I’ve felt called to spend some time studying gratitude in an effort to work on my own negative tendencies and the Lord recently gave me an amazing glimpse into Scripture.
In Luke Chapter 17, Jesus is traveling to Jerusalem when He hears ten men with leprosy calling out to Him in desperation. Most likely, they didn’t expect a response, but they were used to announcing their ailment whenever anyone walked by.
Jesus did respond, and He instructed them to show themselves to the priests. It says that as they walked, they were cleansed.
The Greek word for cleansed in this passage is “katharizo,” and it means “to cleanse by curing.”
After they are healed, one of them recognizes that he is not leprous anymore (the Greek for healed in this passage is “iaomai” which means to be cured) and goes back to thank Jesus.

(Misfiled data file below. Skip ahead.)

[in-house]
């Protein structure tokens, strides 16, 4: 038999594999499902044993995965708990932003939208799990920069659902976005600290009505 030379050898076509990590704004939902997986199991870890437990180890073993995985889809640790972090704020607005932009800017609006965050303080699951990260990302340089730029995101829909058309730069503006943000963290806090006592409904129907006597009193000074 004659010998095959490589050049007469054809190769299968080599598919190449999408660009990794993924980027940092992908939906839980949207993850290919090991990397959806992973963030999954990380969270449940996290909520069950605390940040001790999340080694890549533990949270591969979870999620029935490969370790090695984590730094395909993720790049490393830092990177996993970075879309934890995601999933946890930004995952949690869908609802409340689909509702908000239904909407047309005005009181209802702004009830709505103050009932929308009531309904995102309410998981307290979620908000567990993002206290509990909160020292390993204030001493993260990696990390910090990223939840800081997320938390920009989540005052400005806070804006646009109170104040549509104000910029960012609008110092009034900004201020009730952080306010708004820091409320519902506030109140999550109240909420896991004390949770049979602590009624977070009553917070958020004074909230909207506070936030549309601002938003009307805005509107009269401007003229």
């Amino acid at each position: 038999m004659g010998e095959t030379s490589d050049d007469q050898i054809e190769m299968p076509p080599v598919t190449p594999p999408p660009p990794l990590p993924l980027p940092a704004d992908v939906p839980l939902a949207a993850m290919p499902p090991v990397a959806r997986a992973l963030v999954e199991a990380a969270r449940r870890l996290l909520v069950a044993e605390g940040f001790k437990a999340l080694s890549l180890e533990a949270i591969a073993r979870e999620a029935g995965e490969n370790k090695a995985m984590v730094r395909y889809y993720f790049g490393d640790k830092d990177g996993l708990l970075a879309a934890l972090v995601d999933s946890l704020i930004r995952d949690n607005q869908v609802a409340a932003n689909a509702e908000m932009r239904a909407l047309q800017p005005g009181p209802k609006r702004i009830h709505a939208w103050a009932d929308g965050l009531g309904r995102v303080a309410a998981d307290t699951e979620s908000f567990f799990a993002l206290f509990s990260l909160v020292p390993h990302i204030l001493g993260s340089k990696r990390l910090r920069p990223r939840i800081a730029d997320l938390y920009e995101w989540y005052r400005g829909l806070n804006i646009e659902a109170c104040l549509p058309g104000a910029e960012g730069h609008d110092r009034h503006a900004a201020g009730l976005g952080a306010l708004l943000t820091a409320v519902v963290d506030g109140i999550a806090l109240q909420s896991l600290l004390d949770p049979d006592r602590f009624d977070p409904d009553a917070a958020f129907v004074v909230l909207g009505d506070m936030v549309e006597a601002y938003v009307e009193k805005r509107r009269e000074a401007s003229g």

So all of them are not leprous anymore but only one has returned to thank the Lord.
Upon falling at Christ’s feet, Jesus tells him to “Rise and go; your faith has made you well.” (Luke 17:19)
I was intrigued by the fact that while the rest of the Greek words refer to healing of a sickness, only the leper who returns is told that he has been made well.
So what is the difference?
Actually, quite a bit.
The original meaning of the word “well” in this passage is “sozo,” and it means more than a physical healing.
It means that in the Biblical sense, the man was saved.
It seems gratitude is an intimate part of our salvation. This doesn’t mean that our salvation is earned by it. But it does challenge us to think about how we are living it out that gift every day.
I want to encourage all of us to fall at His feet in gratitude, if for no other reason than that we are “sozo.” Loved from before the beginning of time.
Let’s be like the leper who returns in shameless gratitude, spilling out our thanks as we lay at His feet.
After all, He has made us well.
I want to be the one in ten.
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